Sagar (Genesis Burson): The most influential national publications in India are [as follows]: For business papers, the Economic Times, Business Standard, and Financial Express. For business magazines, it’s Business World, Business Today, and Business India. As for television channels, it’s CNBC, NDTVProfit, CNN-IBN, Times Now, BBC, and CNN. And there are a large number of blogs on, Indiatimes, and others.

Mincheff (Edelman): Brazil's most influential business media include Exame Magazine, Jornal Valor and Gazeta Mercantil financial dailies. Blogs are becoming more expressive by writers for some of our general interest dailies, but we expect the trend to reach the business media in the very near term.

Ovseyevitz (Martec PN): The most influential business media in Mexico are daily newspapers’ business sections (El Financiero, Reforma, El Economista) and magazines like Expansion, Alto Nivel, and Mundo Ejecutivo. There are some influential radio programs generally conducted by columnists. So you see a lot of content integration between print and electronic media. Blogging is a trend that we see coming, but it is not very widely used, although some journalists are starting their own blogs.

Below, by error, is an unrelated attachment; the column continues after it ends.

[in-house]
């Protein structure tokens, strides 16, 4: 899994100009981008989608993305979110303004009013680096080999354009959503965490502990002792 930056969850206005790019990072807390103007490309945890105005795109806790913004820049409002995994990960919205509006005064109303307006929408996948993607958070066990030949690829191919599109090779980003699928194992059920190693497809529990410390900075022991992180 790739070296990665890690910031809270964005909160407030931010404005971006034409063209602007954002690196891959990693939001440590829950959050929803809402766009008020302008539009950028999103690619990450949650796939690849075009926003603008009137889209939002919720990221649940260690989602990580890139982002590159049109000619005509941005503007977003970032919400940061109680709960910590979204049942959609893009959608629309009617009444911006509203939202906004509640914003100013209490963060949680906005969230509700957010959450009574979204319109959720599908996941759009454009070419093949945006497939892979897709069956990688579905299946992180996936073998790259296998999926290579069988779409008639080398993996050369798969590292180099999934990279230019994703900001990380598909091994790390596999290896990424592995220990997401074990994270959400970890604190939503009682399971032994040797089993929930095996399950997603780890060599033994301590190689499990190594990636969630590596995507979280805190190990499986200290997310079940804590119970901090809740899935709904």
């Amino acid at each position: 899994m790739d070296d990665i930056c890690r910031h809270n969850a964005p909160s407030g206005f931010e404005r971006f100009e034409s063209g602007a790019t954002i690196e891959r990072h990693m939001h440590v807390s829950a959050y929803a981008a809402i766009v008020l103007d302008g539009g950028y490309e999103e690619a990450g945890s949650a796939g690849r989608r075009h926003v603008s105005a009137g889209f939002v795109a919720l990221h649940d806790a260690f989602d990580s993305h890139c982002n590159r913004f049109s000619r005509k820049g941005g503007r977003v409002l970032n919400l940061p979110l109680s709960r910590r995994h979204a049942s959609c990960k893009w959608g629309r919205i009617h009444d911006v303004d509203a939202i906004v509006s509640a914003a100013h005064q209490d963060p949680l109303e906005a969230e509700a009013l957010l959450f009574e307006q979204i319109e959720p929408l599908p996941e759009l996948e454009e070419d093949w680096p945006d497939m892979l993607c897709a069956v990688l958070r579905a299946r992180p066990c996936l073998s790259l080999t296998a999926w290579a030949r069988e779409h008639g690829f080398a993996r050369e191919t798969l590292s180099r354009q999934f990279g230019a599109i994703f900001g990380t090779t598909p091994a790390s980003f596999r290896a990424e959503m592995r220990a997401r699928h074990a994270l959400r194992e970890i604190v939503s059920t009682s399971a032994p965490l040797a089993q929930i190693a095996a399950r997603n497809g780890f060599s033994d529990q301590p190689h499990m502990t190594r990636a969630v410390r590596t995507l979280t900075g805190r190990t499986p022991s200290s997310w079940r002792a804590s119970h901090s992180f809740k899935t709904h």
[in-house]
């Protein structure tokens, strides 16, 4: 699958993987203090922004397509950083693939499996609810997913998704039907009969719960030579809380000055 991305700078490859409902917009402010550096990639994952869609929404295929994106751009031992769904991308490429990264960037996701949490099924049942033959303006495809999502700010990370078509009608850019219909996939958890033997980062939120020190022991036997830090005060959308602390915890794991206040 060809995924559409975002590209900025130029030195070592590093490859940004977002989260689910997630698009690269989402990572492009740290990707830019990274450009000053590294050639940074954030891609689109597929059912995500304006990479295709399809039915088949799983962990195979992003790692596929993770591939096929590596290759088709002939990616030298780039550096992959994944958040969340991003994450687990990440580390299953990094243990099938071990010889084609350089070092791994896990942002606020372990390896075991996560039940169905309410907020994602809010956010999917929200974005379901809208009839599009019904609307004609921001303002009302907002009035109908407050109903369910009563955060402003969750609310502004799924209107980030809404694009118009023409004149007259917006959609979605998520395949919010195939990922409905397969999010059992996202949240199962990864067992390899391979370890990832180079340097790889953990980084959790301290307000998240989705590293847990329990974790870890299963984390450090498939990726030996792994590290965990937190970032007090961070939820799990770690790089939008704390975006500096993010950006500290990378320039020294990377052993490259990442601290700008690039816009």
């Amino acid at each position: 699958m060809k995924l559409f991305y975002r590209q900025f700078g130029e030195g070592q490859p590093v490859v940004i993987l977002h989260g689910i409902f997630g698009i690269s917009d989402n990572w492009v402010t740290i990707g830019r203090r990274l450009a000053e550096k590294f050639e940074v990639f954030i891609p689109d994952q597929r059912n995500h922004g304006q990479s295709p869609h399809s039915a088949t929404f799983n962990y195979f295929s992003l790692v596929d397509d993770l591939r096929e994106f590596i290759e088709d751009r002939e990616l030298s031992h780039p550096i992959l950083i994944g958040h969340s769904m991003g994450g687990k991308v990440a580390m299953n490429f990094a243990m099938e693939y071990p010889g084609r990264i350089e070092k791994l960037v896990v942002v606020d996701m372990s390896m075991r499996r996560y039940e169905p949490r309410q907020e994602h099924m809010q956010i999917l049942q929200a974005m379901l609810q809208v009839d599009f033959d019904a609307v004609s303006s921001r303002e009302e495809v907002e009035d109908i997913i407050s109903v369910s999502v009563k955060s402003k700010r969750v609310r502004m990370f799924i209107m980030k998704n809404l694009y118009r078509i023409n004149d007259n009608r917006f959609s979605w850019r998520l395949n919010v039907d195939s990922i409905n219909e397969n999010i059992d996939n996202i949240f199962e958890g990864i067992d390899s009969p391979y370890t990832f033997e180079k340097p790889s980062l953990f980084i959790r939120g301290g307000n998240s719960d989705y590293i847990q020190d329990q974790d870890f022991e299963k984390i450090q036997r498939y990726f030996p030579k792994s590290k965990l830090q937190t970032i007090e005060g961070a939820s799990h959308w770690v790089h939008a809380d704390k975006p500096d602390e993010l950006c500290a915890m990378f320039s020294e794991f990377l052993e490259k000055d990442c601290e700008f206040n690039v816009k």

Atan (Lewis): Singapore and Hong Kong have emerged as the location for regional bureaus for the majority of the regional and international titles. When we talk about business publications, the most region-wide respected titles are still the old favorites like the Wall Street Journal – Asia and The Financial Times. BusinessWeek Asia online remains the source of news for many decision-makers in the region, while CNBC Asia has one of the highest penetration / viewership in the region. There has been a proliferation of blogs in the region, but in some markets they tend to be more of the personal nature, rather than the corporate blogs that we see in the West. Podcasting is catching on. This year, Singapore’s main local daily, The Straits Times and majority of the local radio stations launched their podcast. In the region, IDG launched CIO Live which covers Asia, China, Japan and Korea. I also see that Edelman has started its own podcast, what may be the first in Asia.

Kempe (MS&L): From an EU perspective, the Financial Times is still in its own class, but a number of European industry papers have also become important and reliable sources of information in the past few years.

Blogs have grown unbelievably in just the past year. While there are still relatively few companies that have blogs, it has become more common among journalists, politicians and private persons. In Scandinavia the blogs have gained legitimacy and acceptance in conventional media.